Jazz concert

DUST - Mat Maneri DUST Quartet

november 14, 2021


Mat Maneri (viola)

John Hebert (bass)

Lucian Ban (piano)

Randy Peterson (drums)

Violist Mat Maneri envisages his music as one of activity in stasis, or motion within stillness. His music continues from the lineage of master improvisers Paul Bley and Paul Motian (with whom Mr. Maneri has played in the past) with a sound that is distinctly his own and developed over years of discovery and practice. Maneri's new recording, Dust, showcases his stirring playing alongside an ensemble of communicative and exploratory musicians. Released late 2019 by Sunnyside records Dust features Maneri’s stunning original music in a program of open-ended compositions that showcase his unique marriage of jazz and microtonal music, and has won instant critical acclaim in The Rolling Stone, The Wall Street Journal, Jazz Times, All About Jazz, etc.

Over more than a quarter century career Mat Manerihas defined the voice of the viola and violin in jazz and improvised music. Born in Brooklyn in 1969, Maneri has established an international reputation as one of the most original and compelling artists of his generation, praised for his high degree of individualism, and his work with 20th century icons of improvised music.

The ensemble features Maneri’s longest collaborator, drummer Randy Peterson, with whom he has been playing since the late 1980s in Boston and with whom he has a near telepathic musical connection. Pianist Lucian Ban has been a close associate for the past decade and an important springboard for ideas. The ensemble needed just the right bass player to balance it out and John Hébert fit perfectly.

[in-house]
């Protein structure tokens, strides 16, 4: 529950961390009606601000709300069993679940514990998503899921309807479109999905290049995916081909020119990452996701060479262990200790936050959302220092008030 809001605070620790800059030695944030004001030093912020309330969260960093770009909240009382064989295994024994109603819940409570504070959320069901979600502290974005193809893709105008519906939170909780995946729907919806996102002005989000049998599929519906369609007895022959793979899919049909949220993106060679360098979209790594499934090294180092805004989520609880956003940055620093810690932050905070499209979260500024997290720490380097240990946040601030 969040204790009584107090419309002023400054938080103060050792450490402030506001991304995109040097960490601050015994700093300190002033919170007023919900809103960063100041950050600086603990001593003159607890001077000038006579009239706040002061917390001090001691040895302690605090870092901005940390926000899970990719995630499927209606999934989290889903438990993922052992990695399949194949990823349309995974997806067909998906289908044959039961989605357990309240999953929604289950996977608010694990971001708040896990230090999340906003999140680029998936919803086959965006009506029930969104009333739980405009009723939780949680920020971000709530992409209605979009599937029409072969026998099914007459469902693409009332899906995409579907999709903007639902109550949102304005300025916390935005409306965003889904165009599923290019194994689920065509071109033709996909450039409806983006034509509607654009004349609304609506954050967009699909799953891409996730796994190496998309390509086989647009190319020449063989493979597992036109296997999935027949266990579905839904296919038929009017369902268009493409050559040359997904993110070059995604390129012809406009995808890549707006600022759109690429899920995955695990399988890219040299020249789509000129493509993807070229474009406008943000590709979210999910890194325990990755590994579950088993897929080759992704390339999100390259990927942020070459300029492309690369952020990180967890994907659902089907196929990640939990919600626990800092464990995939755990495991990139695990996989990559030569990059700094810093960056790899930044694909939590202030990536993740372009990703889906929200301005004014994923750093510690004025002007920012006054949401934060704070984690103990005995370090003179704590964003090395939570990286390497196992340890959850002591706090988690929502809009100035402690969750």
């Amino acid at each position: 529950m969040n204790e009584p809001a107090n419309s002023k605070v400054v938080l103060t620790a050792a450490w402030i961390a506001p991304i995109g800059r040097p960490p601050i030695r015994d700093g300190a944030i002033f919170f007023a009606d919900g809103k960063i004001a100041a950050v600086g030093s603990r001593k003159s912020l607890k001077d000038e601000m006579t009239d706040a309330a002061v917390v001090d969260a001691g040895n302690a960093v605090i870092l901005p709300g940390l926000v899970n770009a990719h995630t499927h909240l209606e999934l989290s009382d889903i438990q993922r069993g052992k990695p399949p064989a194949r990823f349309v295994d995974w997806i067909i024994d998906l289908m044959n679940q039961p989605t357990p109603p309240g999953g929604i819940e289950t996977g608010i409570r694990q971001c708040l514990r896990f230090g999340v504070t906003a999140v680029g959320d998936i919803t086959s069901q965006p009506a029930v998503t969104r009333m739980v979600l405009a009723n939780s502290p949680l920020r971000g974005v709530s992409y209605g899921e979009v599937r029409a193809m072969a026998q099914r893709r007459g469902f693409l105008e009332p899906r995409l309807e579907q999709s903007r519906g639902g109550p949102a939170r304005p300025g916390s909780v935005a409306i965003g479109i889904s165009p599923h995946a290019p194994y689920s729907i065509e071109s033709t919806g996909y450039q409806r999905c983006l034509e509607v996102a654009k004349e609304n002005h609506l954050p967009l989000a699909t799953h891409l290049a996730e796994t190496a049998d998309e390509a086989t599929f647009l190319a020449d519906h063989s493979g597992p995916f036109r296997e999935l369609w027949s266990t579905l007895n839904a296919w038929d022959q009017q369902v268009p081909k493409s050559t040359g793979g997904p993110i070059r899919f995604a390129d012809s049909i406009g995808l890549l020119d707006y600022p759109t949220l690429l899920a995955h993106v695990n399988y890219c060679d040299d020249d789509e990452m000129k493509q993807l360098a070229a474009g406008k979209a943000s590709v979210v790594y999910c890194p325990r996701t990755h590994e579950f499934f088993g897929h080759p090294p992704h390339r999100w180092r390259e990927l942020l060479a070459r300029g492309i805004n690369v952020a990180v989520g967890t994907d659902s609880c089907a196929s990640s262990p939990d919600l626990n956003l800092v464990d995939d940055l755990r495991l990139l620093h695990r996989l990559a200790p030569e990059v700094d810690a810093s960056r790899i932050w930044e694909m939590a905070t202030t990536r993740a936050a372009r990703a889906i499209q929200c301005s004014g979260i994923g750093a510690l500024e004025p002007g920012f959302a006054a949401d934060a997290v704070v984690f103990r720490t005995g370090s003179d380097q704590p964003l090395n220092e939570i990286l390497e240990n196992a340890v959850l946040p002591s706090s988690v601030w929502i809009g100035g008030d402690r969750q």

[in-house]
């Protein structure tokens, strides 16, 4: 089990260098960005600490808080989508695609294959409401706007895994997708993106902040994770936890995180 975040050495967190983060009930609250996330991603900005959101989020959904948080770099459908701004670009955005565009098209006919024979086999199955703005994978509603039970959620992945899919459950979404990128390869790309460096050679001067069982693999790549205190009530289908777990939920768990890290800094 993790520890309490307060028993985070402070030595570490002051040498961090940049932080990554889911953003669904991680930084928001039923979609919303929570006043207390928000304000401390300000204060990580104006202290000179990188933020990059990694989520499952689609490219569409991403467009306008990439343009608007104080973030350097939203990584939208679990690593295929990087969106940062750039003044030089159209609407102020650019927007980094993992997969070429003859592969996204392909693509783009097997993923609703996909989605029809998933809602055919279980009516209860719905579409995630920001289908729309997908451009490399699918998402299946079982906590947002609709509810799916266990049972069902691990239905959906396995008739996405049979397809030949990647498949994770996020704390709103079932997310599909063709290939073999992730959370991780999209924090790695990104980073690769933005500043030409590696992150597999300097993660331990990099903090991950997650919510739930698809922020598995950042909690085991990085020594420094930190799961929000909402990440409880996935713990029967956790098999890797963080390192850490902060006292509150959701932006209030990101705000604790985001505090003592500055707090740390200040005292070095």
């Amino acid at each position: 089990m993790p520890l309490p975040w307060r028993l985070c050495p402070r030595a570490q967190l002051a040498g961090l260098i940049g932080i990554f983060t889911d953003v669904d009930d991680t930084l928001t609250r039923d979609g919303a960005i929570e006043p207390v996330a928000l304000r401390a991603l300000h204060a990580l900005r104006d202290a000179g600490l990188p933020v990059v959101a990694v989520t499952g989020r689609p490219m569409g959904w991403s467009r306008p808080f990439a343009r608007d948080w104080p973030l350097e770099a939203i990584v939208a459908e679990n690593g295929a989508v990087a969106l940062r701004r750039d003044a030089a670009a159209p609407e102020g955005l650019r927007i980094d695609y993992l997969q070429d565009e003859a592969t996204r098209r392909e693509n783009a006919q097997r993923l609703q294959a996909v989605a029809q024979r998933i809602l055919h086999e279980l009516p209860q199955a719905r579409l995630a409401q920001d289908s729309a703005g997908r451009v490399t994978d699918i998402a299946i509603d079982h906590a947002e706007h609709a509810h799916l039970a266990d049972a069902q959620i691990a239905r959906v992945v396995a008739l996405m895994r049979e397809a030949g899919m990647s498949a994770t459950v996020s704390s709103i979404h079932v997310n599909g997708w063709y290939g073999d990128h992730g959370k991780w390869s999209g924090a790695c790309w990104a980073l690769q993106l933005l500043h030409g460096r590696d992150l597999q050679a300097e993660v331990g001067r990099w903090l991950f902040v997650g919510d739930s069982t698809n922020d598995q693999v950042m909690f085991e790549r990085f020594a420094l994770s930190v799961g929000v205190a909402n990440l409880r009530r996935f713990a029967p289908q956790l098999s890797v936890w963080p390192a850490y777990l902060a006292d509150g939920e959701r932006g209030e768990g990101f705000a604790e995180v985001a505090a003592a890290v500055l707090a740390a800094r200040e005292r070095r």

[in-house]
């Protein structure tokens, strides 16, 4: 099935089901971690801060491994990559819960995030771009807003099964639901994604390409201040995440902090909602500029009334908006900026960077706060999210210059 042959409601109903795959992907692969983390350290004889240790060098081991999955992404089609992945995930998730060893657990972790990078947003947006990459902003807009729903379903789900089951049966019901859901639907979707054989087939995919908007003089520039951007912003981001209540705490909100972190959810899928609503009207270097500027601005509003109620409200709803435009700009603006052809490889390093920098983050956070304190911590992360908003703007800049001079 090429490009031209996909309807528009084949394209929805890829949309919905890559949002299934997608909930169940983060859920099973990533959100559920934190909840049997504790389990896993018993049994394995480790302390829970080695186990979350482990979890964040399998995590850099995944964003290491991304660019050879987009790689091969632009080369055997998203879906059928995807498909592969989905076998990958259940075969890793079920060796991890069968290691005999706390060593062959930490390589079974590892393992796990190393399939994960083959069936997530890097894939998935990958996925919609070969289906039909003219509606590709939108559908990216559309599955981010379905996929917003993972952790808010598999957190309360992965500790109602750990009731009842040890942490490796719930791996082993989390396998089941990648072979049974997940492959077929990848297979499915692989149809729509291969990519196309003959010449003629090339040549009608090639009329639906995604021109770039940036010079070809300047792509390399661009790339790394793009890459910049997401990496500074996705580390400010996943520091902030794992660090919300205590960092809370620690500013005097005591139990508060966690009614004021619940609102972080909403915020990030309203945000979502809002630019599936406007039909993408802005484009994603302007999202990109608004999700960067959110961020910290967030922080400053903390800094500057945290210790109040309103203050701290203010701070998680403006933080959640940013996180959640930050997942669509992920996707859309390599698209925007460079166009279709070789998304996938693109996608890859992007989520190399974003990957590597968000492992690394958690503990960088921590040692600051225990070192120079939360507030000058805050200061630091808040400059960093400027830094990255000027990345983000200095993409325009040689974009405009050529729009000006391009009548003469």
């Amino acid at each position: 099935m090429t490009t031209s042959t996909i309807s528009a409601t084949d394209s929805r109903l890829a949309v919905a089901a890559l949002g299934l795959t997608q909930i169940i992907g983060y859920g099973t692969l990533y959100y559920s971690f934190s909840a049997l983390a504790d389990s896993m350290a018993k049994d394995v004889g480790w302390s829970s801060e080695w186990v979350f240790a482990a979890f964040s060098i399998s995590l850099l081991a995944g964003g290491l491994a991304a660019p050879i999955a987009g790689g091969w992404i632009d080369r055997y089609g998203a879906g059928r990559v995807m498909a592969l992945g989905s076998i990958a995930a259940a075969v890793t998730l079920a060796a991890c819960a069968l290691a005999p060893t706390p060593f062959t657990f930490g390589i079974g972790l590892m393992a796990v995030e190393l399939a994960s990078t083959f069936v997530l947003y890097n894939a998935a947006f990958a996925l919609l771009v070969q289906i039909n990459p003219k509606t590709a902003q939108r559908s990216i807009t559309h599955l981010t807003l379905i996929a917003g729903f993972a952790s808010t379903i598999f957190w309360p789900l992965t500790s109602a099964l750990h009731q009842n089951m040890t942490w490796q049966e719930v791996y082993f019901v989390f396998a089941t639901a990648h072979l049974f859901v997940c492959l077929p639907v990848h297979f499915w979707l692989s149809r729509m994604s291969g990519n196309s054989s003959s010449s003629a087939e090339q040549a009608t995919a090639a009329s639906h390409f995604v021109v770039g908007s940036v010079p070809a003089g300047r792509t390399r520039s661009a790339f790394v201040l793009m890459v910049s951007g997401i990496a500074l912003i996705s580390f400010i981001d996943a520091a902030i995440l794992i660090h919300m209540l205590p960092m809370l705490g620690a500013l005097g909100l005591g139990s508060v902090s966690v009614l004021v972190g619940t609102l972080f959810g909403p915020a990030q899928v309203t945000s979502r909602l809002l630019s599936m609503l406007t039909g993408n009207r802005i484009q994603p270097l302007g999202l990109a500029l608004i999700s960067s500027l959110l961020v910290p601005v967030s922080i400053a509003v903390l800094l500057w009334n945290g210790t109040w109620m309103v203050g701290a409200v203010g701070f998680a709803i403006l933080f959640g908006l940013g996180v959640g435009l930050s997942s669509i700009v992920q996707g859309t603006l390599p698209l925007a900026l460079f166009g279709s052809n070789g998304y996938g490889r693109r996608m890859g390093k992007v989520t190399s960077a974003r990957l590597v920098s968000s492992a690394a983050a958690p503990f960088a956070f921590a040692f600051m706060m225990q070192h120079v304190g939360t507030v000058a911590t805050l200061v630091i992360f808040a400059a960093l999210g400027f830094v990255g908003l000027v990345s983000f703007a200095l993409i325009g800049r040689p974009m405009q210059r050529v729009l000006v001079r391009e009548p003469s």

About Mat Maneri and Lucian Ban

Mat Maneri and Lucian Ban first worked together in 2009 on Enesco Re-Imagined, a third stream extravaganza that was dedicated to the music of the great Romanian composer George Enesco. The album was recognized by several in the media as one of the top albums of that year. JazzTimes wrote “Enesco Re-Imagined is visionary third-stream music.” Maneri and Ban’s duo, Transylvanian Concert, released by ECM in 2013 won critical acclaim on both sides of the Atlantic, including several best of the year lists. The Guardian noted Transylvanian Concert’s “Own kind of melancholy beauty and wayward exuberance”, and The New York Times called it “a lovely and restive new album,” while AllAboutJazz.com hailed its “Moments of unanticipated beauty.”

As a young musician, Maneri was influenced by the sounds of his childhood home. His father, saxophonist and composer Joe Maneri, was on faculty at the New England Conservatory, and colleagues like Ran Blake, Jimmy Giuffre and Gunther Schuller were frequent visitors. In 1990, Mat co-founded the legendary Joe Maneri Quartet with his father, drummer Randy Peterson and bassists Ed Schuller and John Lockwood. The quartet’s recordings for ECM Records, Hatology and Leo Records were widely acknowledged by critics and fellow musicians as among the most important developments in 20th century improvised music. Maneri’s 1999 solo debut on ECM Records marked his emergence as a musician with a singular, uncompromised voice. Pianist Matt Shipp called him “one of the five greatest improvisers on the planet”, reflecting a growing consensus of Maneri as a central figure in American creative music. Since then, the long list of musicians with whom he has worked includes icons such as Cecil Taylor, Paul Bley, Paul Motian and William Parker, as well as influential bandleaders such as Joe Morris, Vijay Iyer, Matthew Shipp, Marilyn Crispell, Joelle Leandre, Kris Davis, Tim Berne and Craig Taborn. Maneri’s recordings as a leader (trio, quartet and quintet) have been documented on Hatology, Aum Fidelity, Leo Records and Thirsty Ear.

Maneri posses an immediately recognizable sound and approach which marries the distinct worlds of jazz and microtonal music in a fluid, remarkably expressive fashion which The Wire dubbed “endlessly fascinating.” Over the course of his career, Maneri has worked with 20th century icons of improvised music including his father Joe Maneri, Cecil Taylor, Tim Berne, William Parker, Craig Taborn and many others.